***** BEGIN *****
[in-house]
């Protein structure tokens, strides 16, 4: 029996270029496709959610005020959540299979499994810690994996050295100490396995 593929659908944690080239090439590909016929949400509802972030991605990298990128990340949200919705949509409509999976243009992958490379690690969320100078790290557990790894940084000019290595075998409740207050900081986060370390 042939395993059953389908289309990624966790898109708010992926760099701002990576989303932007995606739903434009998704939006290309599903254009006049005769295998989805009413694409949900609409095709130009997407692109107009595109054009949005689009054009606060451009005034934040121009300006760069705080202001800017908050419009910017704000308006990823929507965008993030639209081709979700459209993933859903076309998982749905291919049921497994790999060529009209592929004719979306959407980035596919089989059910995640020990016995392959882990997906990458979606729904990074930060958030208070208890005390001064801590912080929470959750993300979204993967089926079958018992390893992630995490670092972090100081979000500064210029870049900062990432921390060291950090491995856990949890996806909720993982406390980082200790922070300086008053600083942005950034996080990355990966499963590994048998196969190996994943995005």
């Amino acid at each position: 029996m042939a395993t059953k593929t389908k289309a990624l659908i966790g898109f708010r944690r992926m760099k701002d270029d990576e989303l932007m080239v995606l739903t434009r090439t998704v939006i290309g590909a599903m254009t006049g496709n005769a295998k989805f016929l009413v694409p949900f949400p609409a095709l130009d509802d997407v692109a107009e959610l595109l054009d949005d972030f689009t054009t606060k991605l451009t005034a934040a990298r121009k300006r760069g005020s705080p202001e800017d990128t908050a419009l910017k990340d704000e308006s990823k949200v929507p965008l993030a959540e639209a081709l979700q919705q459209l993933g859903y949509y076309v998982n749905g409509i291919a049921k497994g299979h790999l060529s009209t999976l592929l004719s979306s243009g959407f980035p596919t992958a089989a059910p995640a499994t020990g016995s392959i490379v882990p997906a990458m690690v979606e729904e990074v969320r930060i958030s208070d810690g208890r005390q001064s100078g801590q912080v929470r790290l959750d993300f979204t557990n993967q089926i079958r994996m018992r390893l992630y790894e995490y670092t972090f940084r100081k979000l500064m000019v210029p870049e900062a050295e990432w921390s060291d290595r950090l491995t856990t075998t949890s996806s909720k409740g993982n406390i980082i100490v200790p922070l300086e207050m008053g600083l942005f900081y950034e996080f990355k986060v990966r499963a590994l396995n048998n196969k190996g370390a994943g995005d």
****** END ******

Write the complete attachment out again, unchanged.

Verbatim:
[in-house]
């Protein structure tokens, strides 16, 4: 029996270029496709959610005020959540299979499994810690994996050295100490396995 593929659908944690080239090439590909016929949400509802972030991605990298990128990340949200919705949509409509999976243009992958490379690690969320100078790290557990790894940084000019290595075998409740207050900081986060370390 042939395993059953389908289309990624966790898109708010992926760099701002990576989303932007995606739903434009998704939006290309599903254009006049005769295998989805009413694409949900609409095709130009997407692109107009595109054009949005689009054009606060451009005034934040121009300006760069705080202001800017908050419009910017704000308006990823929507965008993030639209081709979700459209993933859903076309998982749905291919049921497994790999060529009209592929004719979306959407980035596919089989059910995640020990016995392959882990997906990458979606729904990074930060958030208070208890005390001064801590912080929470959750993300979204993967089926079958018992390893992630995490670092972090100081979000500064210029870049900062990432921390060291950090491995856990949890996806909720993982406390980082200790922070300086008053600083942005950034996080990355990966499963590994048998196969190996994943995005």
């Amino acid at each position: 029996m042939a395993t059953k593929t389908k289309a990624l659908i966790g898109f708010r944690r992926m760099k701002d270029d990576e989303l932007m080239v995606l739903t434009r090439t998704v939006i290309g590909a599903m254009t006049g496709n005769a295998k989805f016929l009413v694409p949900f949400p609409a095709l130009d509802d997407v692109a107009e959610l595109l054009d949005d972030f689009t054009t606060k991605l451009t005034a934040a990298r121009k300006r760069g005020s705080p202001e800017d990128t908050a419009l910017k990340d704000e308006s990823k949200v929507p965008l993030a959540e639209a081709l979700q919705q459209l993933g859903y949509y076309v998982n749905g409509i291919a049921k497994g299979h790999l060529s009209t999976l592929l004719s979306s243009g959407f980035p596919t992958a089989a059910p995640a499994t020990g016995s392959i490379v882990p997906a990458m690690v979606e729904e990074v969320r930060i958030s208070d810690g208890r005390q001064s100078g801590q912080v929470r790290l959750d993300f979204t557990n993967q089926i079958r994996m018992r390893l992630y790894e995490y670092t972090f940084r100081k979000l500064m000019v210029p870049e900062a050295e990432w921390s060291d290595r950090l491995t856990t075998t949890s996806s909720k409740g993982n406390i980082i100490v200790p922070l300086e207050m008053g600083l942005f900081y950034e996080f990355k986060v990966r499963a590994l396995n048998n196969k190996g370390a994943g995005d």